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The Music Maker of Making Magic

Jake Moser, the hero of Making Magic, is not only a gifted musician, he is also a talented musical instrument maker. Some of the musical instruments that Jake crafts by hand are not widely known. In fact, I had to spend some time figuring out how to describe them to readers might not be familiar with instruments like these or might not have had the chance to hear true Appalachian folk music.
Hammered DulcimerJake’s favorite instrument is the hammered dulcimer. As he describes it: “The hammered dulcimer is like a guitar with no neck, a much bigger soundboard, a lot more strings and two sound holes. And what makes it more fun? You play by whacking on it with tiny hammers.” It is truly a gorgeous instrument, both in looks and in sound. And Jake, unlike many dulcimer makers, still hand carves his rosettes – those pretty pieces in the sound holes. It is an ancient instrument found under various names in many countries. In fact, the piano is a direct descendant of the hammered dulcimer.
Bowed PsalteryJake also makes the bowed psaltery, another little known instrument with a long history. This one has ancient origins beginning with the zither. But the psaltery was actually reinvented as a bowed instrument in the 1940s. If you are familiar with an autoharp, the bowed psaltery is similar except without the “automatic” dampers. And instead of being strummed, the bowed psaltery is played with a bow, or two bows in some cases. Like the mountain dulcimer, it can be held and played in many different ways.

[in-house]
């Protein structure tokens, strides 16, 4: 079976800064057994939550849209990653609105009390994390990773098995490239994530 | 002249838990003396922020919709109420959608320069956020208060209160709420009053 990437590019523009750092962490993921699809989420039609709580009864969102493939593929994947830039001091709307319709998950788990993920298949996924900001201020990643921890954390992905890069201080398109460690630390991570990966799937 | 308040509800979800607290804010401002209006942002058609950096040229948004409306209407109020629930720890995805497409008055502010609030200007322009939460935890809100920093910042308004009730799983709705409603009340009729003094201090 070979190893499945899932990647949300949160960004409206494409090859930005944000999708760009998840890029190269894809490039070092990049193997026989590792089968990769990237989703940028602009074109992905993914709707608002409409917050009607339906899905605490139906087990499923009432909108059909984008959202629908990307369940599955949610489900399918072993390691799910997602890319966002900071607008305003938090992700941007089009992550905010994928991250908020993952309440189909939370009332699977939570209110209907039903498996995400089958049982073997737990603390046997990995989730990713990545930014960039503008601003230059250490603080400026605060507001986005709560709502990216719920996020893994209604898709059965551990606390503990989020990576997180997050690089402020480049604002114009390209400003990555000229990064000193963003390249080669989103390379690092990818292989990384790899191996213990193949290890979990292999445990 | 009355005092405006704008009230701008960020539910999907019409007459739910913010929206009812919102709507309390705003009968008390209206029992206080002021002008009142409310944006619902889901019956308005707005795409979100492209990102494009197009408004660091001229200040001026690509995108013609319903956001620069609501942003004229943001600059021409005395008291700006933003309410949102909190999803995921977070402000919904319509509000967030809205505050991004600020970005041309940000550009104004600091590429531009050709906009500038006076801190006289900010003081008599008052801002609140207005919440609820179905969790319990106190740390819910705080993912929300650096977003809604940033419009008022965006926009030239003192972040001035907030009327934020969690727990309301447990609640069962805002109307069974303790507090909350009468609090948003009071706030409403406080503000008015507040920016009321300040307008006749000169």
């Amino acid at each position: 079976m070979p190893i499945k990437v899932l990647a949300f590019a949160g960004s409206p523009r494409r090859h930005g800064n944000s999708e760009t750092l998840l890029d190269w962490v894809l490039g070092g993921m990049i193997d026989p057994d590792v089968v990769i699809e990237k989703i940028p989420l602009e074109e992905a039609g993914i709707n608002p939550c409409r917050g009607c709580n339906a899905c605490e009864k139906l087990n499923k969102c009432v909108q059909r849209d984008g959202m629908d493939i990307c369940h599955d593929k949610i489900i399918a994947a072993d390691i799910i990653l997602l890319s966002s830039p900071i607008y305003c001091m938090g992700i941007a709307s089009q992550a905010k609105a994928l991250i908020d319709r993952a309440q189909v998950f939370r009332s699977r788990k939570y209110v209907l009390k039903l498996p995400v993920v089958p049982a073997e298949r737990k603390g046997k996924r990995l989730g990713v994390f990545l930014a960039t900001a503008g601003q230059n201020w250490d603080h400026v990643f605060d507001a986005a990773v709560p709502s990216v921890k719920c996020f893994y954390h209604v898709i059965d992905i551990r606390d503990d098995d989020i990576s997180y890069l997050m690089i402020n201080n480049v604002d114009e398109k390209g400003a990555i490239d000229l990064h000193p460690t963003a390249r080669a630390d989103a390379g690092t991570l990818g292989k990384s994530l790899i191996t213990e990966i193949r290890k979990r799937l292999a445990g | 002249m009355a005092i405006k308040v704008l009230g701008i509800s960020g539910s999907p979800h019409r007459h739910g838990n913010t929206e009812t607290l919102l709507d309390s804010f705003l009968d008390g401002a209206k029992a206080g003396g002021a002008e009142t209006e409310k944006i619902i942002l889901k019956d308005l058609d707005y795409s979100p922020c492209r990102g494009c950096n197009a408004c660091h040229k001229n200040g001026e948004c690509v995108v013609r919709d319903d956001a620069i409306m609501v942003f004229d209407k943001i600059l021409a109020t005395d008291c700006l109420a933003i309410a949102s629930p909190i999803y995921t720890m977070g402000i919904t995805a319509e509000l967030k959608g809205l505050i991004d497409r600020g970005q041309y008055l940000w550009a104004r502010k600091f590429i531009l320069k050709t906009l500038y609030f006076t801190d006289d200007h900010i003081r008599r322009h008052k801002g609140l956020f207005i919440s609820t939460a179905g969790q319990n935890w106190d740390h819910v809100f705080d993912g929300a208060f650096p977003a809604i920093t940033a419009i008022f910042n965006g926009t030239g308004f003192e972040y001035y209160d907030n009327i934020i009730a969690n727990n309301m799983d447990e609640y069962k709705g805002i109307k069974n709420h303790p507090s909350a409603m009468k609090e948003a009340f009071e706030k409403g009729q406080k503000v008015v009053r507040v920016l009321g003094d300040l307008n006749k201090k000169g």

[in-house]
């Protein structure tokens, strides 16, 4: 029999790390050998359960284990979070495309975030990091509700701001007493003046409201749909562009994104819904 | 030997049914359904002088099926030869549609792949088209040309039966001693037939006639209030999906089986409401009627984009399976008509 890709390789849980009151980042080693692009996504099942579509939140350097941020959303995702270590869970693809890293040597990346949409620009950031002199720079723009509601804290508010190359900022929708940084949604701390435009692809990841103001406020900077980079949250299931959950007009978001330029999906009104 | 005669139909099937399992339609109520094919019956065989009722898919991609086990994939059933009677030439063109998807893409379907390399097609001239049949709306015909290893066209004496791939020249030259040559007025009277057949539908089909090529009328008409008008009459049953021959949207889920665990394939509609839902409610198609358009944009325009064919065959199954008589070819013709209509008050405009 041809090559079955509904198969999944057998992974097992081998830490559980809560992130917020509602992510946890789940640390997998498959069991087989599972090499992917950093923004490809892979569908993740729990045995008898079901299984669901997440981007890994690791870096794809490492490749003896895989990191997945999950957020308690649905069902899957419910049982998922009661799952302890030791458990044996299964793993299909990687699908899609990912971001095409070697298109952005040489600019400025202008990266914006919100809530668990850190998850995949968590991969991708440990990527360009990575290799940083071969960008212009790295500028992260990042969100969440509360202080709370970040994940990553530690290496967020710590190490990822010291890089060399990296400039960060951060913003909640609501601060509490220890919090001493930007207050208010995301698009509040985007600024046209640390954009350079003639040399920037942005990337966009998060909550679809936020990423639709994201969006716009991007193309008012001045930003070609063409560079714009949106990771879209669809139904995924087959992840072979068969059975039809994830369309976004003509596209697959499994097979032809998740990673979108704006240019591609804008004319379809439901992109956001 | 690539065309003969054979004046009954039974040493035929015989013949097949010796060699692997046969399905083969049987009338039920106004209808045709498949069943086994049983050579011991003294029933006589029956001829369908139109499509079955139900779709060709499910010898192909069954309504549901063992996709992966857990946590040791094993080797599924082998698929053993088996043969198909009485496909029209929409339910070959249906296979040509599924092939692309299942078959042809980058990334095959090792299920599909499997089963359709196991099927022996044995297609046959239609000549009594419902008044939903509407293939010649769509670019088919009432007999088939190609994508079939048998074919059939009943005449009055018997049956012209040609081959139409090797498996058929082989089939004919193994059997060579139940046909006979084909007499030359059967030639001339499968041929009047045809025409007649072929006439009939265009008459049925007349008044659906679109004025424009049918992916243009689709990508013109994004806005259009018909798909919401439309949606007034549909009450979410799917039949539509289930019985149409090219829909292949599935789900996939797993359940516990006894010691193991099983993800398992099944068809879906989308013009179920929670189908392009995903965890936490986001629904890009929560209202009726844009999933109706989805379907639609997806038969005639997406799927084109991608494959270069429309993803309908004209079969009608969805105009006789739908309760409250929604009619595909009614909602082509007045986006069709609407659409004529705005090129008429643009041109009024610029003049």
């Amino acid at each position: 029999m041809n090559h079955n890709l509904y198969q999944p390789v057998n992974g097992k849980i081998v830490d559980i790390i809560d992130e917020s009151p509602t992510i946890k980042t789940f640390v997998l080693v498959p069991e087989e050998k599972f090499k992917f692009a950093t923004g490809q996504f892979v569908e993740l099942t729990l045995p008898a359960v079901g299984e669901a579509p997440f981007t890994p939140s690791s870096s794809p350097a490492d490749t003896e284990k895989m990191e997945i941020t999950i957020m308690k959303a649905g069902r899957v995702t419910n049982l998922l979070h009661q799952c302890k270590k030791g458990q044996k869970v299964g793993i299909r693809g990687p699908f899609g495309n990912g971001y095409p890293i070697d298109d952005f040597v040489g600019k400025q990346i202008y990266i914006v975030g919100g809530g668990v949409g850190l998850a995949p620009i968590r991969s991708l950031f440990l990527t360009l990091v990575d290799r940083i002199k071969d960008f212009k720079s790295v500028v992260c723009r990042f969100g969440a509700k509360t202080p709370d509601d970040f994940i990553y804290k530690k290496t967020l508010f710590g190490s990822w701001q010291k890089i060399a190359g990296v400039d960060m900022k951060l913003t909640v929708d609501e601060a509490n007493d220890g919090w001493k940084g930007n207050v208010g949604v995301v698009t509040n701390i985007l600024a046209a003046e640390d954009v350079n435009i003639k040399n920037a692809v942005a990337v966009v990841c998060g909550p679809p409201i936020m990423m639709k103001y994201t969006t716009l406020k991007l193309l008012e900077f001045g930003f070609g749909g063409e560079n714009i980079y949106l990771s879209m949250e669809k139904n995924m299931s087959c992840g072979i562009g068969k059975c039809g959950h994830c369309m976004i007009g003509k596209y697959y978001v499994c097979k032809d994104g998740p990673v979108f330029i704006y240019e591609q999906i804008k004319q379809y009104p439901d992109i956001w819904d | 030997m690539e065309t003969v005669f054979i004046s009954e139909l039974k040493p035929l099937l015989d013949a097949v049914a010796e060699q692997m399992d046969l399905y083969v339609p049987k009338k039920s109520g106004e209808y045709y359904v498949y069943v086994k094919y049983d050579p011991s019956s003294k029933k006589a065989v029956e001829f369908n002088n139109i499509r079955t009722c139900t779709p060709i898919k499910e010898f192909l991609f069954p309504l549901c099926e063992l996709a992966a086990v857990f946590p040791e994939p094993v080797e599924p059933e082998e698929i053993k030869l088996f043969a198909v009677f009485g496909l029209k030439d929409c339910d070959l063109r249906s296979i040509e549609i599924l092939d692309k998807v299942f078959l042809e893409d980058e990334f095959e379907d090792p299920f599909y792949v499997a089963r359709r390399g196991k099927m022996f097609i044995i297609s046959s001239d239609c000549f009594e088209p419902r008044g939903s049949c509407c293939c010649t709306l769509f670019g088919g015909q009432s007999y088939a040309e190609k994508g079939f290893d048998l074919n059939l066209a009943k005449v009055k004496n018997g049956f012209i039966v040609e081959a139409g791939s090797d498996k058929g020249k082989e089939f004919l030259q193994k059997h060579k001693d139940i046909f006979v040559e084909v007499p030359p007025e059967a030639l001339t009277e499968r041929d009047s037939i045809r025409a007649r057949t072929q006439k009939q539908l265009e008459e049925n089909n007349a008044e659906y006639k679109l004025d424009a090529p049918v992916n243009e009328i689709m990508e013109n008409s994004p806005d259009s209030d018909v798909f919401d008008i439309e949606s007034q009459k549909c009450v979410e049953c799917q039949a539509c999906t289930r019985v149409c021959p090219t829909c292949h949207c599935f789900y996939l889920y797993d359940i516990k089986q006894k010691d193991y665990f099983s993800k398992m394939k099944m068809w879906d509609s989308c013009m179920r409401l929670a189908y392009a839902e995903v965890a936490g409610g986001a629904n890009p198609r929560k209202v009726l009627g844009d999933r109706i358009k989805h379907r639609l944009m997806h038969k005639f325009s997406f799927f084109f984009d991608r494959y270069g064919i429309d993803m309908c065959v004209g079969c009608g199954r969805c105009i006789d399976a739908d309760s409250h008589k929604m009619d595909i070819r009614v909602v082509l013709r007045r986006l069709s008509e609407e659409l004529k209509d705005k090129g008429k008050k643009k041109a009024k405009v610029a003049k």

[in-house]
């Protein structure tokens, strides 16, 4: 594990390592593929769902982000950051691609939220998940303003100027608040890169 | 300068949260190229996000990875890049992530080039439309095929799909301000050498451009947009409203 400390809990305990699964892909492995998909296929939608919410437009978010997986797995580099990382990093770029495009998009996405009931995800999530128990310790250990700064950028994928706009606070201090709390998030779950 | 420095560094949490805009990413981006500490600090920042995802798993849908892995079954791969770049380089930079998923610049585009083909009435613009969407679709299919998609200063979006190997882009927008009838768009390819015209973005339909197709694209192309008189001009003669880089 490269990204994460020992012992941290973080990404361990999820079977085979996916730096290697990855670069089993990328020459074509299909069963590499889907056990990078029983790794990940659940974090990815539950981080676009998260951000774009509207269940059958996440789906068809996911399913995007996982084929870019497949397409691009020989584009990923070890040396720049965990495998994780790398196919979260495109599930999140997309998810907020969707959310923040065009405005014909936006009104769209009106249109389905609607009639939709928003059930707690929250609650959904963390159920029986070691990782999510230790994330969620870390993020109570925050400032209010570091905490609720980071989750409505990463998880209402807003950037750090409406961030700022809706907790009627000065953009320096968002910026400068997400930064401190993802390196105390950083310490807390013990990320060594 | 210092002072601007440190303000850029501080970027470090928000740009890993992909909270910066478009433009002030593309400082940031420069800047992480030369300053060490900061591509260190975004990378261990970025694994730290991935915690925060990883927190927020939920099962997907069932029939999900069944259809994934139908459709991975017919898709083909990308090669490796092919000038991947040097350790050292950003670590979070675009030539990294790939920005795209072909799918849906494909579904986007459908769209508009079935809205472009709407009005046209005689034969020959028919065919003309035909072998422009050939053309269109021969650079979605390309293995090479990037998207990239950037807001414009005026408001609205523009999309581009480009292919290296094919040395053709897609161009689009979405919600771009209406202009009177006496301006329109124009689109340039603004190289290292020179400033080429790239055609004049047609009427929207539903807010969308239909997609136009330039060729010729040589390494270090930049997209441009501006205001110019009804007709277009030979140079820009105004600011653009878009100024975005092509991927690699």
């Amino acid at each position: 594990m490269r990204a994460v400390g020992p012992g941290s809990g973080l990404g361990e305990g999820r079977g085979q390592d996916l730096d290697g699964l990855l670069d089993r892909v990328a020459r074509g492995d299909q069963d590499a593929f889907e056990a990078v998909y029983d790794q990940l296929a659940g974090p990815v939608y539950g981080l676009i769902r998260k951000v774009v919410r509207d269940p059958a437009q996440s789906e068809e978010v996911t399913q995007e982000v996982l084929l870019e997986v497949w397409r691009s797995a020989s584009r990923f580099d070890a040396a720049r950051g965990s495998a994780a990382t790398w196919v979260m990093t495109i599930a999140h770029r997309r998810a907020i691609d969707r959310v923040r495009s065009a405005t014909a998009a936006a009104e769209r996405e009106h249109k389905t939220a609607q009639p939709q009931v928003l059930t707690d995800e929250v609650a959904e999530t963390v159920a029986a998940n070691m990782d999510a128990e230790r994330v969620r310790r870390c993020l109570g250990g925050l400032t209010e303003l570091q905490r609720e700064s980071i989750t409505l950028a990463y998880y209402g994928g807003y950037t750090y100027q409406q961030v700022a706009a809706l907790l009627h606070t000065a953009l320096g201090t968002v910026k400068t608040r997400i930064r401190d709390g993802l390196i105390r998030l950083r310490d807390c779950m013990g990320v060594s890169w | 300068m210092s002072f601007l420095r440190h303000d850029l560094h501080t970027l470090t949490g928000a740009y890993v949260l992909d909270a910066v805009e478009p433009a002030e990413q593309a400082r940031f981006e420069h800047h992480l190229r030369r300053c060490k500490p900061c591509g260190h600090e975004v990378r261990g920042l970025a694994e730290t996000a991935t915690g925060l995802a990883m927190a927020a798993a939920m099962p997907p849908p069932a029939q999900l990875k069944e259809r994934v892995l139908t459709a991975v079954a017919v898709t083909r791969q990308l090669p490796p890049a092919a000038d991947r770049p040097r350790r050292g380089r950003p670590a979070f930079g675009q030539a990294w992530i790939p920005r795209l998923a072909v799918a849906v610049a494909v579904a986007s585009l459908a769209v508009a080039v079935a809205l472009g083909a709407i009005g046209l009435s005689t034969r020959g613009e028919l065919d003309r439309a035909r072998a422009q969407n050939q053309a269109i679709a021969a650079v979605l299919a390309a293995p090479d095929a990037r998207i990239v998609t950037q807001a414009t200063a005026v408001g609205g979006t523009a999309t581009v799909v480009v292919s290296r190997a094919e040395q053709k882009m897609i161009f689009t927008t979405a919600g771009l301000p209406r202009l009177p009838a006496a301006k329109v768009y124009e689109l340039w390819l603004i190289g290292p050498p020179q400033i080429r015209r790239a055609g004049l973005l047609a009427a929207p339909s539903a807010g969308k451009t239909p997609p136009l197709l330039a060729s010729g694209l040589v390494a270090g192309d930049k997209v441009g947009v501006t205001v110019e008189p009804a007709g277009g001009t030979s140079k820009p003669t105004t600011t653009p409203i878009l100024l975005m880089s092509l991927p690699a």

Mountain Dulcimer

Another instrument which Jake makes is the mountain dulcimer or fretted dulcimer. It is also called the lap dulcimer, because it is traditionally laid in the musician’s lap and strummed, but it can be played many different ways. The history of this instrument is interesting and was only recently completely understood. It is also called the Appalachian dulcimer because that is where it originated – in the mountains, apparently as a result of the violin being more time-consuming and difficult to create. It is one of the easiest stringed instruments to learn how to play.
FluteBack when he was a teenager, Jake carved wooden flutes for two important people in his life. The wooden creature on top of the flute is called a “fetish”. (That word resulted in some interesting discussions with my editor.) The fetish is usually an animal of some significance in the particular tribal tradition, such as an eagle, bear, cougar (“painter”), or coyote.
And finally, Jake carves wooden pendants for necklaces much like these. (We gave one of these away in a recent newsletter contest!)

One of the necklaces that Jake made plays a rather important role in the book.
So now, when you read Making Magic, you will be able to visualize the musical instruments that play a role in the story!

Making Magic